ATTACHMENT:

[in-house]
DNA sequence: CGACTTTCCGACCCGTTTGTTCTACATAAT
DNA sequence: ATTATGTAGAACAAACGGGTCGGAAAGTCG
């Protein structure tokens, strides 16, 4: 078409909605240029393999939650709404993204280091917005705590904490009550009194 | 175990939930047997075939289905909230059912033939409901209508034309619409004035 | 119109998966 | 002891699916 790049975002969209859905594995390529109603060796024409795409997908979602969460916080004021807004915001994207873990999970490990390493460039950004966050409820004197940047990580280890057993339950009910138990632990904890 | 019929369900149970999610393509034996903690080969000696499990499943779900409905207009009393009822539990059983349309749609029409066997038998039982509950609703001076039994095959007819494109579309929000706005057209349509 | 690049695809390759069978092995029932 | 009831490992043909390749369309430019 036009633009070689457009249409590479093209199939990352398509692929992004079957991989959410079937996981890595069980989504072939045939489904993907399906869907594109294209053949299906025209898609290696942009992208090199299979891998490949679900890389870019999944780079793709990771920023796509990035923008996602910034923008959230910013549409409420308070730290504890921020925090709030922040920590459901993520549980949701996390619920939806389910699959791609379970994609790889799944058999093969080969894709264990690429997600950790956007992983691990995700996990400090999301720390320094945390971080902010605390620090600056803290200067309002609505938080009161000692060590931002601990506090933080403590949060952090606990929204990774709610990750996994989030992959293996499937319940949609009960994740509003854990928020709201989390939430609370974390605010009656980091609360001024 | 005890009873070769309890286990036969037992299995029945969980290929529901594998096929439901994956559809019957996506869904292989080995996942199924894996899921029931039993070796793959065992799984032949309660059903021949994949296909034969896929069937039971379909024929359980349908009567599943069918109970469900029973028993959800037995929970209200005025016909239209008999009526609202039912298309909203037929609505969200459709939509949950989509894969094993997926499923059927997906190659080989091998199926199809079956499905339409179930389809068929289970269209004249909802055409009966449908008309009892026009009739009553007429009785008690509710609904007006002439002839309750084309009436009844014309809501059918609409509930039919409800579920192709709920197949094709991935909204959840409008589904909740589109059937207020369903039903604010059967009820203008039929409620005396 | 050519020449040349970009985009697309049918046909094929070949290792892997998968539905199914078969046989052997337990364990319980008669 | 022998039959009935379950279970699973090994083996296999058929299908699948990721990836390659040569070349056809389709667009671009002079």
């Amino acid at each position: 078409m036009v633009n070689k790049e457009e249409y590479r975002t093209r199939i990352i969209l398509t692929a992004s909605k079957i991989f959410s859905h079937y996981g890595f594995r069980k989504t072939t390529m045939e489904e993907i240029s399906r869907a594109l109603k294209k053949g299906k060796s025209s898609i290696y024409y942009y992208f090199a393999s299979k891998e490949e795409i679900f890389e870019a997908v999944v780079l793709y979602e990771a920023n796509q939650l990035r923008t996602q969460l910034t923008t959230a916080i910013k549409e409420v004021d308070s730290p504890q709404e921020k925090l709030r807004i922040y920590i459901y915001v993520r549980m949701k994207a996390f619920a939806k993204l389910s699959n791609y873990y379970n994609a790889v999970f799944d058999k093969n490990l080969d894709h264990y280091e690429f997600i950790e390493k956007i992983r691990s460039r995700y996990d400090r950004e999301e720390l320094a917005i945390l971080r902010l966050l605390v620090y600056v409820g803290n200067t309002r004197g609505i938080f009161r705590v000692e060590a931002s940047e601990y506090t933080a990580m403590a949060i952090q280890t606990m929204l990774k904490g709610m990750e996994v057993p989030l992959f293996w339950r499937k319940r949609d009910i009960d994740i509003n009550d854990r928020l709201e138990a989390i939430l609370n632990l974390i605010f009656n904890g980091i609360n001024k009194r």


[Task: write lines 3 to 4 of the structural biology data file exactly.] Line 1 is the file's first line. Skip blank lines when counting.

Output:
DNA sequence: ATTATGTAGAACAAACGGGTCGGAAAGTCG
């Protein structure tokens, strides 16, 4: 078409909605240029393999939650709404993204280091917005705590904490009550009194 | 175990939930047997075939289905909230059912033939409901209508034309619409004035 | 119109998966 | 002891699916 790049975002969209859905594995390529109603060796024409795409997908979602969460916080004021807004915001994207873990999970490990390493460039950004966050409820004197940047990580280890057993339950009910138990632990904890 | 019929369900149970999610393509034996903690080969000696499990499943779900409905207009009393009822539990059983349309749609029409066997038998039982509950609703001076039994095959007819494109579309929000706005057209349509 | 690049695809390759069978092995029932 | 009831490992043909390749369309430019 036009633009070689457009249409590479093209199939990352398509692929992004079957991989959410079937996981890595069980989504072939045939489904993907399906869907594109294209053949299906025209898609290696942009992208090199299979891998490949679900890389870019999944780079793709990771920023796509990035923008996602910034923008959230910013549409409420308070730290504890921020925090709030922040920590459901993520549980949701996390619920939806389910699959791609379970994609790889799944058999093969080969894709264990690429997600950790956007992983691990995700996990400090999301720390320094945390971080902010605390620090600056803290200067309002609505938080009161000692060590931002601990506090933080403590949060952090606990929204990774709610990750996994989030992959293996499937319940949609009960994740509003854990928020709201989390939430609370974390605010009656980091609360001024 | 005890009873070769309890286990036969037992299995029945969980290929529901594998096929439901994956559809019957996506869904292989080995996942199924894996899921029931039993070796793959065992799984032949309660059903021949994949296909034969896929069937039971379909024929359980349908009567599943069918109970469900029973028993959800037995929970209200005025016909239209008999009526609202039912298309909203037929609505969200459709939509949950989509894969094993997926499923059927997906190659080989091998199926199809079956499905339409179930389809068929289970269209004249909802055409009966449908008309009892026009009739009553007429009785008690509710609904007006002439002839309750084309009436009844014309809501059918609409509930039919409800579920192709709920197949094709991935909204959840409008589904909740589109059937207020369903039903604010059967009820203008039929409620005396 | 050519020449040349970009985009697309049918046909094929070949290792892997998968539905199914078969046989052997337990364990319980008669 | 022998039959009935379950279970699973090994083996296999058929299908699948990721990836390659040569070349056809389709667009671009002079």